ABOARD AMADOLCE-The AmaDolce visited two places: first, Blaye, a quaint little town with a 17th century citadel listed as a UNESCO World Heritage site. In the afternoon, the ship would dock in Bourg-en-Gironde, built during Roman times and still living inside medieval walls.
So in the morning, I strolled the streets of Blaye and found the place pretty quiet. It was a Monday, in August, and many places, except for the fabulous and very fragrant bakeries., were closed.
Blaye, like many towns in Europe, has those little trains that do tours with commentaries, so I hopped aboard one that would meander through the town and then climb up to the 17th century citadel, which stands on the ruins of an ancient Gothic chateau. Planned and built by the famous military architect Marquis de Vauban, the Citadel complex covered 230 acres and almost formed a small city of its own. And, of course, since it was a military stronghold, the Citadel offers panoramic views of the river and surrounding countryside.
The wine lecture (and tasting) of the day involved Bordeaux wine. I abstained from sampling, though when our host, Christopher Silva of the St. Francis winery, later offered a taste of his vineyard’s port, I couldn’t resist. It was sublime.
When the ship docked at Bourg-en-Gironde at 3:15, I headed straight for the little train that would tour this designated Village Ancien (ancient village) that stands some 66 feet above the river. As an important military fortification, it, too, offers spectacular views of the port and the lower parts of the town.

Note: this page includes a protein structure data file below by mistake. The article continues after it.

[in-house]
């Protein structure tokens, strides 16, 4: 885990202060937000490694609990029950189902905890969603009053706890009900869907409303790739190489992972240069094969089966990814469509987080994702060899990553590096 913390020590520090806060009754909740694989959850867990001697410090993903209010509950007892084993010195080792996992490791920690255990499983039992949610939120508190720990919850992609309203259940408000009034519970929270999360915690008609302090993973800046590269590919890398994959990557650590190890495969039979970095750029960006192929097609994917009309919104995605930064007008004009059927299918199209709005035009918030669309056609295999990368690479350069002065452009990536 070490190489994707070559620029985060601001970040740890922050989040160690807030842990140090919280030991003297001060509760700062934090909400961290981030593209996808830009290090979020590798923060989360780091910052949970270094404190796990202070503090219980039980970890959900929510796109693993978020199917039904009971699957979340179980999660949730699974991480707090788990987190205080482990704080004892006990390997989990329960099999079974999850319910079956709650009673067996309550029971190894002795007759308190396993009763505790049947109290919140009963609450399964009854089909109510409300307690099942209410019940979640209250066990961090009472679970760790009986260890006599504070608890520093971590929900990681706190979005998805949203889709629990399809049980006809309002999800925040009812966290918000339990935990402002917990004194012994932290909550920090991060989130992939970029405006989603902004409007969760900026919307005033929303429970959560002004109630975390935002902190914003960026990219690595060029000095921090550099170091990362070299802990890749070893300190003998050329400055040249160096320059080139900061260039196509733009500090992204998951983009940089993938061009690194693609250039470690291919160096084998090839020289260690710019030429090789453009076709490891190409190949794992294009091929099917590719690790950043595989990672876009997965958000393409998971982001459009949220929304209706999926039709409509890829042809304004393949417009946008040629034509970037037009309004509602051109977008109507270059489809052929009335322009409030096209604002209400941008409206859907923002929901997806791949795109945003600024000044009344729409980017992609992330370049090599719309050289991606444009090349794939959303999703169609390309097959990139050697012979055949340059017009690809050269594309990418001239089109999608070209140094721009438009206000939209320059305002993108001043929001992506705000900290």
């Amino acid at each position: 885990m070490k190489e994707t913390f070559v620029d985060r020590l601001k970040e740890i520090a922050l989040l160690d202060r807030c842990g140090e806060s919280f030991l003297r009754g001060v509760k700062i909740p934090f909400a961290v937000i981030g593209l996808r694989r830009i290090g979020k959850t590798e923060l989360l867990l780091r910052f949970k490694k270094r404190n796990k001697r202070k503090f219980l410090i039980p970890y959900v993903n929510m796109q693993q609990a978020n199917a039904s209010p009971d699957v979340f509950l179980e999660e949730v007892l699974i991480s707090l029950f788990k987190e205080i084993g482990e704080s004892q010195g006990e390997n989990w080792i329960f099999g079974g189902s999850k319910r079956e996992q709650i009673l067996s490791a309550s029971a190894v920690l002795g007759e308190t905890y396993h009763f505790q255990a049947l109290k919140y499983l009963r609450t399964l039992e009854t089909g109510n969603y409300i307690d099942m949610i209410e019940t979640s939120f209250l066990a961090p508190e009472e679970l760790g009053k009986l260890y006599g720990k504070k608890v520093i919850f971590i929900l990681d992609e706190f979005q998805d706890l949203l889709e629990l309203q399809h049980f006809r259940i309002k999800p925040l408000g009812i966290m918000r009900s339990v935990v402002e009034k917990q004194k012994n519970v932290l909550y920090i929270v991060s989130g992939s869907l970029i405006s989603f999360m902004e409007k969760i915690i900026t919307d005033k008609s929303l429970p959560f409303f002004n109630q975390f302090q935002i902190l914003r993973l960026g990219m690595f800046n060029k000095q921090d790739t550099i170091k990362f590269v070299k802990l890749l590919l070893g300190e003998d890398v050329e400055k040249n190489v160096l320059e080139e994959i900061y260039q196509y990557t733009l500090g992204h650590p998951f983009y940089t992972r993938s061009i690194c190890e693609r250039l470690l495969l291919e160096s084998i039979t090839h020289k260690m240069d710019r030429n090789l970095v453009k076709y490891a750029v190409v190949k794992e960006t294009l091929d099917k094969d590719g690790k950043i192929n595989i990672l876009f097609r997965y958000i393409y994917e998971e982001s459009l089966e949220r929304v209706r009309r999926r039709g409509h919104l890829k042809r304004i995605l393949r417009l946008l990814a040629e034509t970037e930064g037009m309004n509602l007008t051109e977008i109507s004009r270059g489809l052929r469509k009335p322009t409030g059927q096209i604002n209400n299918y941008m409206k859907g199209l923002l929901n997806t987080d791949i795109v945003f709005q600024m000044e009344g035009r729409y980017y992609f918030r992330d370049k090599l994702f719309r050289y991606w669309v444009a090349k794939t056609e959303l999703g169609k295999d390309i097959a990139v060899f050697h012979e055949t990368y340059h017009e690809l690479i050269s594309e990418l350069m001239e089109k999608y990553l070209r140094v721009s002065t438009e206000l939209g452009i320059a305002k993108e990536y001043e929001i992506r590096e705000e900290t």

Testifying to Bourg’s military history are monster concrete oil tanks built in the cliffs by the Germans during WWII to re-fuel their war ships based in Bordeaux.
On a lighter note was the 1828 wash-house, the laundromat of the early 19th century, nicknamed “The Parliament” because the women of the town hung out for hours, exchanging gossip while they did their wash. Nearby is the still-flowing ancient Roman spring that feeds the wash-house.
In the early evening, the ship’s guests were invited to a Fete du Vin at Bourg’s Maison du Vin.
And to keep the food and wine flowing our evening meal aboard the ship was a Chaine des Rotisseurs dinner. AmaWaterways is the only river cruise line that has been inducted into the prestigious culinary organization that was founded in Paris in 1950 to honor the traditions of the Royal Guild of Goose Roasters, originally chartered in the 13th century.
The dinner, like all the meals, was over-the-top; one of the entrees was an entire rack of lamb, gorgeously sauced and accompanied with picture-perfect vegetables. The recommended dessert was the classic French custard known as a floating island.
I know that at this time, some people are wary of traveling in Europe, and especially in France, yet with every day that passes, I am so very glad that I’m on a beautiful boat, cruising two historic rivers.